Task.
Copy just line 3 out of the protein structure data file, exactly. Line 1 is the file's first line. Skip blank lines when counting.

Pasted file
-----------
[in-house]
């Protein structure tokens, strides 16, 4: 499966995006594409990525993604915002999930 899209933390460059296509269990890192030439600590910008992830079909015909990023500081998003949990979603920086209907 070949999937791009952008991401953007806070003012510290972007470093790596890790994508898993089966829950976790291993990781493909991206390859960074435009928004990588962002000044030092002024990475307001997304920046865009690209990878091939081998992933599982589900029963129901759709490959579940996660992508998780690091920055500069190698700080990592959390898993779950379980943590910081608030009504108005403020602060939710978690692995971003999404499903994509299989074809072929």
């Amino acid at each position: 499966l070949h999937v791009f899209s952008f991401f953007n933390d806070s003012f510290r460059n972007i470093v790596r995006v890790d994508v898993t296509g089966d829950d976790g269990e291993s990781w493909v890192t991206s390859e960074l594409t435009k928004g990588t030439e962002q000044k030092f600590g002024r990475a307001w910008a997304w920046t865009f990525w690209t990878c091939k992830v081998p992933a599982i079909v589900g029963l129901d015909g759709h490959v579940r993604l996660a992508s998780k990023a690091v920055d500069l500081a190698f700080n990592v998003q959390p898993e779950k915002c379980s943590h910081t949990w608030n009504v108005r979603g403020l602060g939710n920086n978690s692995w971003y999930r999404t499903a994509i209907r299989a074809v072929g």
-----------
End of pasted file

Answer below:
């Amino acid at each position: 499966l070949h999937v791009f899209s952008f991401f953007n933390d806070s003012f510290r460059n972007i470093v790596r995006v890790d994508v898993t296509g089966d829950d976790g269990e291993s990781w493909v890192t991206s390859e960074l594409t435009k928004g990588t030439e962002q000044k030092f600590g002024r990475a307001w910008a997304w920046t865009f990525w690209t990878c091939k992830v081998p992933a599982i079909v589900g029963l129901d015909g759709h490959v579940r993604l996660a992508s998780k990023a690091v920055d500069l500081a190698f700080n990592v998003q959390p898993e779950k915002c379980s943590h910081t949990w608030n009504v108005r979603g403020l602060g939710n920086n978690s692995w971003y999930r999404t499903a994509i209907r299989a074809v072929g």